Workaholism is an addiction, and like all addictions it blocks our creative energy. If we’re too busy to write a play, to finish that paint, to take that sailing class, or to shoot that film, we’re probably too busy to listen to our creative inner voice. Most of the times we think we don’t have any other option. Rather than trusting our intuition, our talent, our skill, our desire, we are afraid of where this creative energy could take us and we choose to be blocked. At least when we are blocked, we know who and what we are, unhappy and incomplete people. Once unblocked, we may experience something way more threatening… happiness.
Excess of work is only one of many creative blocks. The need to be a great artist makes it hard to be an artist. The need to produce great work of art makes it hard to produce any art at all. We need time for that and we’re too busy working.
Do not call it procrastination or laziness. Call it fear.
Creativity requires activity. And most of us hate doing something when we can obsess about something else instead. We all have creative blocks. Work has been mine since the beginning of the year. It is good to take some time off now, step back and take stock of the situation in order to return to the doing column.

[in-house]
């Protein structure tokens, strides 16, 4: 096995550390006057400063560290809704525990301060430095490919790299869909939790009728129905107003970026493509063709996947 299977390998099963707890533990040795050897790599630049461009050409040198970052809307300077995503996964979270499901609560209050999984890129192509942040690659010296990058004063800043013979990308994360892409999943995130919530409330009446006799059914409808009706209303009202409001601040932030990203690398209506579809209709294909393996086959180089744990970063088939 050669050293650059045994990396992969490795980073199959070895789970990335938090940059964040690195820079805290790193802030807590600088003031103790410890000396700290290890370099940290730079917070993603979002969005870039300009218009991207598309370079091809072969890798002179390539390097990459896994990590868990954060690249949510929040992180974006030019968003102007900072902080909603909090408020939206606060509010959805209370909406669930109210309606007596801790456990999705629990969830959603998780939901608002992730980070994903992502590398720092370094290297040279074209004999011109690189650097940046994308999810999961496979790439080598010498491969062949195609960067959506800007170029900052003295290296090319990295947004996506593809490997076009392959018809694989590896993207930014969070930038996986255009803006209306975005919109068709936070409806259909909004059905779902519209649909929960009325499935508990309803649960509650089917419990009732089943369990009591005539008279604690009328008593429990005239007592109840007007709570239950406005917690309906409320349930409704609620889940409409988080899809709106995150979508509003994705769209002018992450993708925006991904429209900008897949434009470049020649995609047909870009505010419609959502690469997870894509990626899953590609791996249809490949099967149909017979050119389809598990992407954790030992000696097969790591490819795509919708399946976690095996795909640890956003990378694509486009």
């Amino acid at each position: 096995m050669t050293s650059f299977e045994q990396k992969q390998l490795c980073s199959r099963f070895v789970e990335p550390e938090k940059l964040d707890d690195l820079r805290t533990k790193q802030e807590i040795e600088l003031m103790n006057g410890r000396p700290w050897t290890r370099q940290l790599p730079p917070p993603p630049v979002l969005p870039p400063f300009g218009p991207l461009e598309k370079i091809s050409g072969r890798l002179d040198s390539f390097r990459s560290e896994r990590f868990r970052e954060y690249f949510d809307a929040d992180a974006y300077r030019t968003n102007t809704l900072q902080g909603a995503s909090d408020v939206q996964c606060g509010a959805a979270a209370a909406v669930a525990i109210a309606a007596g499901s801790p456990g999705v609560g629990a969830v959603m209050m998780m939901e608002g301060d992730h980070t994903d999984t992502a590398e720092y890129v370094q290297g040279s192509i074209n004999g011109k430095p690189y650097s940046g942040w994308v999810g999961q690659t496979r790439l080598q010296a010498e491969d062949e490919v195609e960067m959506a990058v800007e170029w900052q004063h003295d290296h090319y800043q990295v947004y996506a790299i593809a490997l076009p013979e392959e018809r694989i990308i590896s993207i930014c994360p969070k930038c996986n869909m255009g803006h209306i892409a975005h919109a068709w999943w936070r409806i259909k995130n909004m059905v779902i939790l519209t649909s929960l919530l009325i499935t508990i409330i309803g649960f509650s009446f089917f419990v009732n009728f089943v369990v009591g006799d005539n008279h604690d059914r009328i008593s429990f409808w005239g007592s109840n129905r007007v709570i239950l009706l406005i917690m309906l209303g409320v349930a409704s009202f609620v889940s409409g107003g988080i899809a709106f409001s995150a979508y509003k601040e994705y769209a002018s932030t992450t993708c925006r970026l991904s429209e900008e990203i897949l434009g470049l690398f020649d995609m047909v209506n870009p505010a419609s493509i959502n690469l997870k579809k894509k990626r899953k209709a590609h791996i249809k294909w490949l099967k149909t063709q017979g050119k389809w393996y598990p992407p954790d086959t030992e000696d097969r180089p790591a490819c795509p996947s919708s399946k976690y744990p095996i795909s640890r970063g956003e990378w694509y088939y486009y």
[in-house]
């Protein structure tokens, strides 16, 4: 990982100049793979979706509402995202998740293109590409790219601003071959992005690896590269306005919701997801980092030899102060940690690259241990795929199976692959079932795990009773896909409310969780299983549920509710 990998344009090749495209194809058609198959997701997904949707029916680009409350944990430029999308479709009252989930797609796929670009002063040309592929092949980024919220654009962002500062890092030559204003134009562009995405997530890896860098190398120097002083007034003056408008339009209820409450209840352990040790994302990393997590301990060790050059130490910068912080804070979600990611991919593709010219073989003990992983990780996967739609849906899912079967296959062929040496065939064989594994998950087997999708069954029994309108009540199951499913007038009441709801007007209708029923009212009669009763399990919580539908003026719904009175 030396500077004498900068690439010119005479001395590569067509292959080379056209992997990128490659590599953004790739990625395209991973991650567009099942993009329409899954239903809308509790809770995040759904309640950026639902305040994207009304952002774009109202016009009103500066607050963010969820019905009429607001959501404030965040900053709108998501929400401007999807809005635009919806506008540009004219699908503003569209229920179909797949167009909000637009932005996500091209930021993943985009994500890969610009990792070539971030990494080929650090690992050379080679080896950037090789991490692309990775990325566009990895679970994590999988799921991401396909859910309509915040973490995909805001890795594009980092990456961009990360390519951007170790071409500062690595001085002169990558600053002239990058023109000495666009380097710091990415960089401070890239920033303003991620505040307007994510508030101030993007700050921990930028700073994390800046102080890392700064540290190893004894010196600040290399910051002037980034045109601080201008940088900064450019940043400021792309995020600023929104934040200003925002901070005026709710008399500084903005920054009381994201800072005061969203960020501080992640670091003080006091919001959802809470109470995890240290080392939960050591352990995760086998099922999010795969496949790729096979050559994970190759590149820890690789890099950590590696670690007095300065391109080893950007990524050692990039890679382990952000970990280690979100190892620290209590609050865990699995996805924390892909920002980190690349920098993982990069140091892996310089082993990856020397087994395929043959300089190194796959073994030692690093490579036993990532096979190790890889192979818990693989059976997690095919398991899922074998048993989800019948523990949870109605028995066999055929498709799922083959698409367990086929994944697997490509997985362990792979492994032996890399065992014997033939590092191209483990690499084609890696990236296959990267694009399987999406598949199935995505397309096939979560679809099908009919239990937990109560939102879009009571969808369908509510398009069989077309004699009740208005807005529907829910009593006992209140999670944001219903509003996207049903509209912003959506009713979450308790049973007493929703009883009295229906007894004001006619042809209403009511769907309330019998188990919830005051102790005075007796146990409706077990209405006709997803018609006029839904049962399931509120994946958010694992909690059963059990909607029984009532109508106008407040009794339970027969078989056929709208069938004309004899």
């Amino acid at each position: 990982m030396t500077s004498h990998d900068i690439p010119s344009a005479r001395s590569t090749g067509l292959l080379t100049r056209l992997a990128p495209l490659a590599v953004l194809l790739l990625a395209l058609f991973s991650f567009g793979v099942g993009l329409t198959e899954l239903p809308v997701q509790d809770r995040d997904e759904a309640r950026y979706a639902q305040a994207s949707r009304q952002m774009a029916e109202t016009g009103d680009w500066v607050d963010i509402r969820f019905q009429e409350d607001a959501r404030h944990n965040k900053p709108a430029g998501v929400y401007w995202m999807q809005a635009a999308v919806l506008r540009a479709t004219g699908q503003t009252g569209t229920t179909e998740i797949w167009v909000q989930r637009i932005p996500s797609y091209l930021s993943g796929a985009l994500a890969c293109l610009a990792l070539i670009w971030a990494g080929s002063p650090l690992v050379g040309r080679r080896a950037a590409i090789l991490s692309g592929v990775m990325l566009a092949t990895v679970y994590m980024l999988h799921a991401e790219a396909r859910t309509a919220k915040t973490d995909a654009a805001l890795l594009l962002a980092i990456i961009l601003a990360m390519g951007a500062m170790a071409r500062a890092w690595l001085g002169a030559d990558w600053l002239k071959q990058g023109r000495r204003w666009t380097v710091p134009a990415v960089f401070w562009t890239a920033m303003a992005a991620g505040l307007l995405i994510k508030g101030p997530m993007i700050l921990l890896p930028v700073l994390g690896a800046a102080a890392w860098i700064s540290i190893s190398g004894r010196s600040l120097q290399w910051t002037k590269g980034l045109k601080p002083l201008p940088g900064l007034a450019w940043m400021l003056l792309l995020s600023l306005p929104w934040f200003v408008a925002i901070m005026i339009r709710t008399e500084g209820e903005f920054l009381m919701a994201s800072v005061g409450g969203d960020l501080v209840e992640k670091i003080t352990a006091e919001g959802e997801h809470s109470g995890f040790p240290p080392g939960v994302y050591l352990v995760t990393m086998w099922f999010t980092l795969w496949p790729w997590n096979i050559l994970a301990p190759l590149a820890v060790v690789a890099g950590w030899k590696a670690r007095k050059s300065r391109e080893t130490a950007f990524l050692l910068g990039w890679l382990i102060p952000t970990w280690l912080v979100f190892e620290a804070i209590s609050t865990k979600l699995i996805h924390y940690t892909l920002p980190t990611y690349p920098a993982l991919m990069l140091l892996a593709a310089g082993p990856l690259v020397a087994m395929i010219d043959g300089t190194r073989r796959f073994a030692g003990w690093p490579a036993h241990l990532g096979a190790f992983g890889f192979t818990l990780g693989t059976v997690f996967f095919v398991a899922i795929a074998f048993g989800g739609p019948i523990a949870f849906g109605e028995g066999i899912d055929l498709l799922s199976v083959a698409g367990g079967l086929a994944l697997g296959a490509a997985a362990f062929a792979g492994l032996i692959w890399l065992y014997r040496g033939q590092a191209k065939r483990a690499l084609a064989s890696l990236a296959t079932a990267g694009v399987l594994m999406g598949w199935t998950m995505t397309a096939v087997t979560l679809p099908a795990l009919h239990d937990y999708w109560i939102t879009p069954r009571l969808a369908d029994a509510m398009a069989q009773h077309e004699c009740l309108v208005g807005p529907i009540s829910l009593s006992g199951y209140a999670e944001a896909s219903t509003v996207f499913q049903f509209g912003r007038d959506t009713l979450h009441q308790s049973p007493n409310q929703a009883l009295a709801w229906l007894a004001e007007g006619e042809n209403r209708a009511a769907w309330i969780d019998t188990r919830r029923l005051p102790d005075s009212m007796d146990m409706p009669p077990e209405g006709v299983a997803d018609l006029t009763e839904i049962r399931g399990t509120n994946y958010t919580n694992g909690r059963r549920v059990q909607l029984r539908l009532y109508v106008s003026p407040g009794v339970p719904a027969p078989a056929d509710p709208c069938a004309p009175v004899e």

It’s funny how the mind works. After 4 months of not sharing what I think or do, doubts started popping in my head, such as, what if what I’m writing is not good enough to even share it? Writing this few lines made me very happy this morning. Because, in my case, writing about what I’m doing or thinking, helps me keeping some of my fears away.
Working is good, don’t get me wrong. Actually, it is essential in order to create something. It is the abuse of it that makes it a creative issue. Having the time, and taking the time to try new things, learn new skills, and try new experience is mandatory to stay creative.
“Question: Do you know how old I’ll be by the time I learn to play piano?
Answer: The same age you will be if you don’t.”
- Nexus – Reflections & Interpretations
- Color on Developing Characters and Story – Kathy & Frank Whitaker – Far From Heaven 2002